The first model is an evolution of the PX-750 and PX-760, which includes an accompaniment section with 360 music styles, 16-track MIDI playback, 250 different sounds, a built-in audio recorder in both WAV and MP3 formats, a Mic input for karaoke and recording purposes, as well as a LCD display and other educational and fun features.
This model is shipping for $200-to-300 more than the PX-760, but if interested you can hunt for some great offers online and buy the PX-780 for approximately $1000.
The PX-860 is the new flagship model of the Privia-series and includes a better looking furniture stand, which is more robust, and a more powerful speaker system. On top of that, the sound set includes all the best voices of the Casio PX-5S stage piano, a huge polyphony set to a maximum of 256 simultaneously notes, and the great Lid Simulator mode (which emulates the different positions of a grand piano lid sound nuances).
All these features, along with the usual Multi-dimensional Morphing AiR engine and the Tri-Sensor Scaled Hammer-Action Keyboard II, make the Casio PX-860 possibly the best-sounding digital piano of its category, also thanks to an extremely competitive street price of $1099.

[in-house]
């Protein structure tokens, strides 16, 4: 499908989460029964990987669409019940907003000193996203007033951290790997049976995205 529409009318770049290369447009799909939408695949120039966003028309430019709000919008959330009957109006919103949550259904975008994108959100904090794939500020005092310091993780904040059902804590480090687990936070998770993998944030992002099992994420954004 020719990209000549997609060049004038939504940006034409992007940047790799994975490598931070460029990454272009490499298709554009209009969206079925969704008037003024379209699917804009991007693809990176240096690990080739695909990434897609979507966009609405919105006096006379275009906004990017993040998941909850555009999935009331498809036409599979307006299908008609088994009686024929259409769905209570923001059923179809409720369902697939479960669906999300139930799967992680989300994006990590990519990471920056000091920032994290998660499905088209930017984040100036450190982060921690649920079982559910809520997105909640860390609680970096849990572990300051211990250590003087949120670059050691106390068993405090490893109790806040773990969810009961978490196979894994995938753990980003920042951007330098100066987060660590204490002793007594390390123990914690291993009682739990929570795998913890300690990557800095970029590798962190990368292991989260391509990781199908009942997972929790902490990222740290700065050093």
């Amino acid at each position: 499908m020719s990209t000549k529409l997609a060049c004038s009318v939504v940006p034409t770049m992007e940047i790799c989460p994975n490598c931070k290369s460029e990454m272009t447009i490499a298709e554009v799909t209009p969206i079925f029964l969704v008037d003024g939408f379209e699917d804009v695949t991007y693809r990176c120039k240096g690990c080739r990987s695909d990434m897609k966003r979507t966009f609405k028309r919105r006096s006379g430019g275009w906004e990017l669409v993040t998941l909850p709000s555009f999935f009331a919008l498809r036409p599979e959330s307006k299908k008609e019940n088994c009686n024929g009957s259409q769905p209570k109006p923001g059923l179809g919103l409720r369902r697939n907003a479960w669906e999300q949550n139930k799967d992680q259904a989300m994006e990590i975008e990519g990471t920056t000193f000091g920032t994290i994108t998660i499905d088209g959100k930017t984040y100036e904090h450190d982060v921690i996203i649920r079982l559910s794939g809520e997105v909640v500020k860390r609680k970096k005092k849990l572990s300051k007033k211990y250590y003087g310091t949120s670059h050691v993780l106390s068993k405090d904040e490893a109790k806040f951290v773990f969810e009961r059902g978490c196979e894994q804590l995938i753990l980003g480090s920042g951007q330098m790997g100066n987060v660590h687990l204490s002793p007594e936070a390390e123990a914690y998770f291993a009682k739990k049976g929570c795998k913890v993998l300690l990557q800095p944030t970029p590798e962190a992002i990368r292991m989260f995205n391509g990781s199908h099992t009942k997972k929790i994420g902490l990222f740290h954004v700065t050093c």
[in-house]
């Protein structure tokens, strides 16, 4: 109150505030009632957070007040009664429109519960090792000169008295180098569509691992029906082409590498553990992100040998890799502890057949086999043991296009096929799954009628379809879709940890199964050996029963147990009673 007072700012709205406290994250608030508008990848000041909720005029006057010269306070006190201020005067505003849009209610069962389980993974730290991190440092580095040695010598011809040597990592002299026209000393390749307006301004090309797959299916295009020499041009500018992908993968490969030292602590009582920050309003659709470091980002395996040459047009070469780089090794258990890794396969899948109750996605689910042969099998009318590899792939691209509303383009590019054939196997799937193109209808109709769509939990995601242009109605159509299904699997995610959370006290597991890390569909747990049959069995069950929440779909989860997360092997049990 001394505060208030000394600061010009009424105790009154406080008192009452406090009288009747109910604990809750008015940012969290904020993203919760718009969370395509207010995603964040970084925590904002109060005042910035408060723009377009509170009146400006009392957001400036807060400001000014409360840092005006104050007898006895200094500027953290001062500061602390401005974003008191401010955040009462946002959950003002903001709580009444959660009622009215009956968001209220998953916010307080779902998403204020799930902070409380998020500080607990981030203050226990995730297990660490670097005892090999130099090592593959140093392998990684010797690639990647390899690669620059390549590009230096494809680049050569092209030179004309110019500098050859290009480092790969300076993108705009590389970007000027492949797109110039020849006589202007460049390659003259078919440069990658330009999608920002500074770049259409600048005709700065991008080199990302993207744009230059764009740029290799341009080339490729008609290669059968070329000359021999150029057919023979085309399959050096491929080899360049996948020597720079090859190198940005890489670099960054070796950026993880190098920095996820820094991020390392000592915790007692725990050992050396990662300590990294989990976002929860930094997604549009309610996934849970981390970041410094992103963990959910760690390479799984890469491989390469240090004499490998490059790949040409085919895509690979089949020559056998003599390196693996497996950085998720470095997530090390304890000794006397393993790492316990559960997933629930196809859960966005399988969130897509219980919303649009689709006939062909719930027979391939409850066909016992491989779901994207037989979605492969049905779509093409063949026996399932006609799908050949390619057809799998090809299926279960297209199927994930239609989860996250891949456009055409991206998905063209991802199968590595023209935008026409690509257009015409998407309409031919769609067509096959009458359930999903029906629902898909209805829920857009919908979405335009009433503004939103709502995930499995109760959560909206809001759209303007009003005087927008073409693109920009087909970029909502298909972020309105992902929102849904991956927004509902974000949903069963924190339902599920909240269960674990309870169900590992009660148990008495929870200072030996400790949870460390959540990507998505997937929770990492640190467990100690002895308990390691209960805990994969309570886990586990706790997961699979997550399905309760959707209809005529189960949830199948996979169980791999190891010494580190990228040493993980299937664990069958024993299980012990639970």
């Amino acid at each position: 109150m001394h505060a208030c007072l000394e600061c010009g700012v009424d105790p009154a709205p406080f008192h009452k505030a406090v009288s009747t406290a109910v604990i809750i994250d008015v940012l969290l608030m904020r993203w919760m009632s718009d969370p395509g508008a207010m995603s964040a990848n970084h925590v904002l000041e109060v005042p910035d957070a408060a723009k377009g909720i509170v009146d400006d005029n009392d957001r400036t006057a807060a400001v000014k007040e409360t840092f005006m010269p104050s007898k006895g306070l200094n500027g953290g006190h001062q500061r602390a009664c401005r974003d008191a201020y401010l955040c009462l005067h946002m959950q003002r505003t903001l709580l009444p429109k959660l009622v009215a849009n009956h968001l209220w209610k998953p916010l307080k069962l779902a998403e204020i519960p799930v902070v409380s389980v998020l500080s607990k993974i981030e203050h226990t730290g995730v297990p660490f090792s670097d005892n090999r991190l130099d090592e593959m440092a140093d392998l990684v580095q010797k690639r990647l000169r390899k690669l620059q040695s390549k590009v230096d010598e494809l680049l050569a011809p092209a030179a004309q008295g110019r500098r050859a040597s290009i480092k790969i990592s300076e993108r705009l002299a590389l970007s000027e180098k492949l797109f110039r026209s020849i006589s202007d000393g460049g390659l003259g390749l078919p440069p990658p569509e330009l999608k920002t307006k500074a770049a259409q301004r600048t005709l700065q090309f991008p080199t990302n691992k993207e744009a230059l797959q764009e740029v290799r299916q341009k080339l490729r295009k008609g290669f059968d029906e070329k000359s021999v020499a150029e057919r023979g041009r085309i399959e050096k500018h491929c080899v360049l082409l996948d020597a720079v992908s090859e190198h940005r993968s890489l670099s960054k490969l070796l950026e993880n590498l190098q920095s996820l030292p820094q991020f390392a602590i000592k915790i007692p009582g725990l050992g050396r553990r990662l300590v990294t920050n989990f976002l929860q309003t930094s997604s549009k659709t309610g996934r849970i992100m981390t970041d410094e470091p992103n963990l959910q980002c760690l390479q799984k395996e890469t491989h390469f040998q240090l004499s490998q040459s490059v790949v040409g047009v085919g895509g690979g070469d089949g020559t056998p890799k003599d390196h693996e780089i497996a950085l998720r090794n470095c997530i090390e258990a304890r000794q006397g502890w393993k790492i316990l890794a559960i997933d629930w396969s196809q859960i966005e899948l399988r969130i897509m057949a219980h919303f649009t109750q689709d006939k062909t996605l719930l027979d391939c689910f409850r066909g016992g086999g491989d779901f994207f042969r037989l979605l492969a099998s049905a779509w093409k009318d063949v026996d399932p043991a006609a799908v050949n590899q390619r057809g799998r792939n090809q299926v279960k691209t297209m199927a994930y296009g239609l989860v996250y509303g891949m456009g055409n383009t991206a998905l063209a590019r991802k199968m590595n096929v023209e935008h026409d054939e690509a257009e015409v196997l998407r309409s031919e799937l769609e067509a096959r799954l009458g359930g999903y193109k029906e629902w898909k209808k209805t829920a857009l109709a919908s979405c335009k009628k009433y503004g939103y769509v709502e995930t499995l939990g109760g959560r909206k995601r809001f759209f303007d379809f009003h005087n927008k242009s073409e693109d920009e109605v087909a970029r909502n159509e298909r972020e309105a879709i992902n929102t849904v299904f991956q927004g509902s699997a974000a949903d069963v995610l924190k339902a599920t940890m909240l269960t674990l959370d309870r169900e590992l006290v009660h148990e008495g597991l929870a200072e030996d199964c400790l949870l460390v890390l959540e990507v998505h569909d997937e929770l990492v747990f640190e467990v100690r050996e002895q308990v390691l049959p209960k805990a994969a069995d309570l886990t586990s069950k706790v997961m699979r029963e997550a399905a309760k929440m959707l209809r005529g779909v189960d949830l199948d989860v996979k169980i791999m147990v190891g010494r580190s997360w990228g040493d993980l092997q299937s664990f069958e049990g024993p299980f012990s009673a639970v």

Ultimately, the decision lies with you. If you can afford the investment, the choice between the PX-780 and the PX-860 depends on your personal interest in having a better piano sound or a more complete set of educational and fun features. Otherwise, if your budget can’t exceed the $800 range, the PX-760 is the best solution currently available on the market.
The Casio PX-760 is a very nice evolution of the PX-750. With a new sound set, and features like Concert Play to go along with a revamped speaker system, it’s clear that Casio has truly make a significant attempt to improve upon its much-appreciated PX-750.